During rotary drilling a drilling fluid of any suitable type is circulated downwardly through the drill string, out the drill bit and rises through the annular space and into the conductor tube from which it is withdrawn and pumped to the screening and. storage tanks.
Figure 1 shows an overall diagrammatic view of one form of this invention in which rotary drilling equipment is mounted on a floating barge which is anchored over a formation being drilled and wherein the rotary drilling tools are passed from the barge to the formation through an intervening conductor tube having flexible and extensible joints.
Figure 2 shows a cutaway view of the rotary drilling table showing its suspension, mounting, driving means and other related equipment.
Figure 3 shows a slip joint which is one modification of the extensible means by which the conductor tube adjusts its length during the vertical and lateral shifting of the barge.
Figure 4 is a flexible ball and socket type modification of the flexible joint which is employed to provide the conductor tube with flexible means to adjust its shape during the vertical and lateral shifting of the barge.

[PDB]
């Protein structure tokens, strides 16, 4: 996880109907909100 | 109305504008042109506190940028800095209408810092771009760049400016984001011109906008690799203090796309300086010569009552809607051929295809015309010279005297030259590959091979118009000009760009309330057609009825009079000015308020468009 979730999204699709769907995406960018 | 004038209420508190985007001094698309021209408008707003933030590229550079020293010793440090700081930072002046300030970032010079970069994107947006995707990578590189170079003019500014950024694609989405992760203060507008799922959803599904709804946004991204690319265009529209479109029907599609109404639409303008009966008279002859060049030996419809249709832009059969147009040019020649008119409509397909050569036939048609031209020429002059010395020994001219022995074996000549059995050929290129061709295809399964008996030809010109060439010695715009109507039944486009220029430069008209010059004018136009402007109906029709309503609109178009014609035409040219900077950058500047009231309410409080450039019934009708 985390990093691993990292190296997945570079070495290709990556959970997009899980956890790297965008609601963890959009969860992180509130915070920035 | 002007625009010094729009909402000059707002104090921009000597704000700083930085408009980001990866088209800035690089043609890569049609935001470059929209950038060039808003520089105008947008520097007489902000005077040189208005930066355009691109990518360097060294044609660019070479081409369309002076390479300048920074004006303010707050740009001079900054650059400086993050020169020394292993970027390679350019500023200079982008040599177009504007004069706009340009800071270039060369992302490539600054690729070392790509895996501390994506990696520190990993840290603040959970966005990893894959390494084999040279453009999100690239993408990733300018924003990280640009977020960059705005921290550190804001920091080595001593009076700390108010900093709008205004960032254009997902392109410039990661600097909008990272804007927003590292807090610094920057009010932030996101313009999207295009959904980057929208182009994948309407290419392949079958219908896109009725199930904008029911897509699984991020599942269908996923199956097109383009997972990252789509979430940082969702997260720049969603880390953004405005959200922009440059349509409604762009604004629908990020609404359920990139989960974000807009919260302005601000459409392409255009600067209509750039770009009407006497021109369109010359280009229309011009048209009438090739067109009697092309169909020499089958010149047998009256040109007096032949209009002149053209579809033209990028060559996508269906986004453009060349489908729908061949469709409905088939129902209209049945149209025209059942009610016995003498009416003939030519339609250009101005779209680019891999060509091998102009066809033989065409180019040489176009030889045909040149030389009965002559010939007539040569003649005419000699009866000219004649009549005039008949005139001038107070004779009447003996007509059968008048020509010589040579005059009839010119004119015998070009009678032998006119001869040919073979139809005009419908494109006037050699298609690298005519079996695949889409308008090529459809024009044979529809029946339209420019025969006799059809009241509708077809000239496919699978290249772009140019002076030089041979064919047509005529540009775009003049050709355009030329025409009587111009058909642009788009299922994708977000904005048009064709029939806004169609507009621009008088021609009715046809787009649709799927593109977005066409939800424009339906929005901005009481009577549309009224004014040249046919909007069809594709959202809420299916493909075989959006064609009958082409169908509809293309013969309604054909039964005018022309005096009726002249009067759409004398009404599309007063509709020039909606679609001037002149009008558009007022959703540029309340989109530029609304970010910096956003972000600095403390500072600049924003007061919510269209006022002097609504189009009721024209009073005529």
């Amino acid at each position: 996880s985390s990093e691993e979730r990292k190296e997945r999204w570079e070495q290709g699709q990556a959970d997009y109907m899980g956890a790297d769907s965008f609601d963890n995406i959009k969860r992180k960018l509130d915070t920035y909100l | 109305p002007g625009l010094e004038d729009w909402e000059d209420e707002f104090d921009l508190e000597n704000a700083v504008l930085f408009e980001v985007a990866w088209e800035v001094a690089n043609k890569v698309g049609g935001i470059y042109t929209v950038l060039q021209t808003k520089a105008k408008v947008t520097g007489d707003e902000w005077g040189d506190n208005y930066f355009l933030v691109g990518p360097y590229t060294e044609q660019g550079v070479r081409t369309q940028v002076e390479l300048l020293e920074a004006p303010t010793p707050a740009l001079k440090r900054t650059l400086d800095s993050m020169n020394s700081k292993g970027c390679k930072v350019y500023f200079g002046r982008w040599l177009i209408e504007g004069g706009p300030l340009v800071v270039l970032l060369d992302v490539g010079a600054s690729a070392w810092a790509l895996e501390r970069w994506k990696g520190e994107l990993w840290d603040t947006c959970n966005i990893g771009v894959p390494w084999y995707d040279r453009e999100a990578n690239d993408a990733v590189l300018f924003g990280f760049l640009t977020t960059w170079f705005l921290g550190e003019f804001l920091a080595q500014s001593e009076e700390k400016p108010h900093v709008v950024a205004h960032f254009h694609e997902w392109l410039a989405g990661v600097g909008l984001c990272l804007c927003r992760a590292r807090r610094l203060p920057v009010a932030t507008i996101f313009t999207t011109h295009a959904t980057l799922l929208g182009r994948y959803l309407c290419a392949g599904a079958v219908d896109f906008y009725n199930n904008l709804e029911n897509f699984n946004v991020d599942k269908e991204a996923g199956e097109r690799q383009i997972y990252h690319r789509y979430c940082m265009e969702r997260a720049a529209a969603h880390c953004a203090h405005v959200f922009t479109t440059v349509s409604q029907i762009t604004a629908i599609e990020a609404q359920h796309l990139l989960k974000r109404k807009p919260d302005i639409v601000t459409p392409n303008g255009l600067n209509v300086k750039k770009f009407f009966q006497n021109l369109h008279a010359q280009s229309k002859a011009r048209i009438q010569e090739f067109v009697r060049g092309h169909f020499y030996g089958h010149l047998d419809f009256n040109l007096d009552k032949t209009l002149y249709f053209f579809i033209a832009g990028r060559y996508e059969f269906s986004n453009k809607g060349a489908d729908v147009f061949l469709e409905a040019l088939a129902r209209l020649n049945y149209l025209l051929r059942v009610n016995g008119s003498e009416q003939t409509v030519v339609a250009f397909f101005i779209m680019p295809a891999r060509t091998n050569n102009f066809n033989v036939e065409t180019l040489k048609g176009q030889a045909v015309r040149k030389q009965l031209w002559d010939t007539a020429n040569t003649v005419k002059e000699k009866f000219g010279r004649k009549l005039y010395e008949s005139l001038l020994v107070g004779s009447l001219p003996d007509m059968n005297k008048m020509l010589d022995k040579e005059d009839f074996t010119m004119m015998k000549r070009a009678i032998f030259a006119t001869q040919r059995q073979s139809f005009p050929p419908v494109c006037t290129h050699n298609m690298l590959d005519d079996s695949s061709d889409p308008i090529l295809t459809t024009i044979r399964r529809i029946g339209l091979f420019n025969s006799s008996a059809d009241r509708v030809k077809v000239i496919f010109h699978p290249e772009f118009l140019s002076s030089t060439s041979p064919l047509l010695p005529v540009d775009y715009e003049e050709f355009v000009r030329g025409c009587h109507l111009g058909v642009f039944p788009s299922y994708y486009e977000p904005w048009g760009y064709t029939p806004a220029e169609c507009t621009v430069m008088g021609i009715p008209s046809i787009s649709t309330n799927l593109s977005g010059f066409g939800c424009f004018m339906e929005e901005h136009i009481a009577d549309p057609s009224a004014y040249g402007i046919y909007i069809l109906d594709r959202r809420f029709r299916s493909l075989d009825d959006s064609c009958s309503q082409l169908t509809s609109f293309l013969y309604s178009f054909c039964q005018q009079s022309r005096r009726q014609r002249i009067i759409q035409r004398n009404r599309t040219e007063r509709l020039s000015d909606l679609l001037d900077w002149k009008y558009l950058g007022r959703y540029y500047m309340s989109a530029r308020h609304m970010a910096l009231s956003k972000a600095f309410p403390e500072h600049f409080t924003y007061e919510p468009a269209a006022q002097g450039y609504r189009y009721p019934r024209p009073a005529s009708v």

Figure 5 shows a deck view of the anchored barge.
Figure 6 shows a splined sub which is inserted in the drill string to allow the drill string to extend and contract as the crane on the barge is raised and lowered relative to the formation whereby the drill bit can be maintained in substantially continuous contact with the formation being drilled during such raising and lowering.
Figure 7 shows a section of the splined sub shown in Figure 6 taken along the line 1-1.
Referring now more particularly to the attached Figures 1 and 5, the floating barge is anchored over the formation by means of lines [2 leading from each of the four corners of the barge to suitable anchorages such as concrete blocks, dolphins, hooks and the like. Suspended counterweights I3 hang from lines i2 and provide additional stability to the anchored barge. Barge I l is equipped with guyed mast l4 and pulley hook I5 or other suitable means for raising, lowering and supporting the drill string 30, drilling fluid storage tanks [9, drilling fluid pump 19a, drilling fluid line 20, drill pipe storage rack 23, and a gasoline driven engine I! or other power source, drive shaft l8, rotary drilling table 16 and conductor tube 24 which is flexible and extensible and communicates between barge II and connecting pipe 29 lodged in the submarine formation. The conductor tube is of large internal diameter relative to the external diameter of the drill string and may, for example, be from two to ten or more times larger.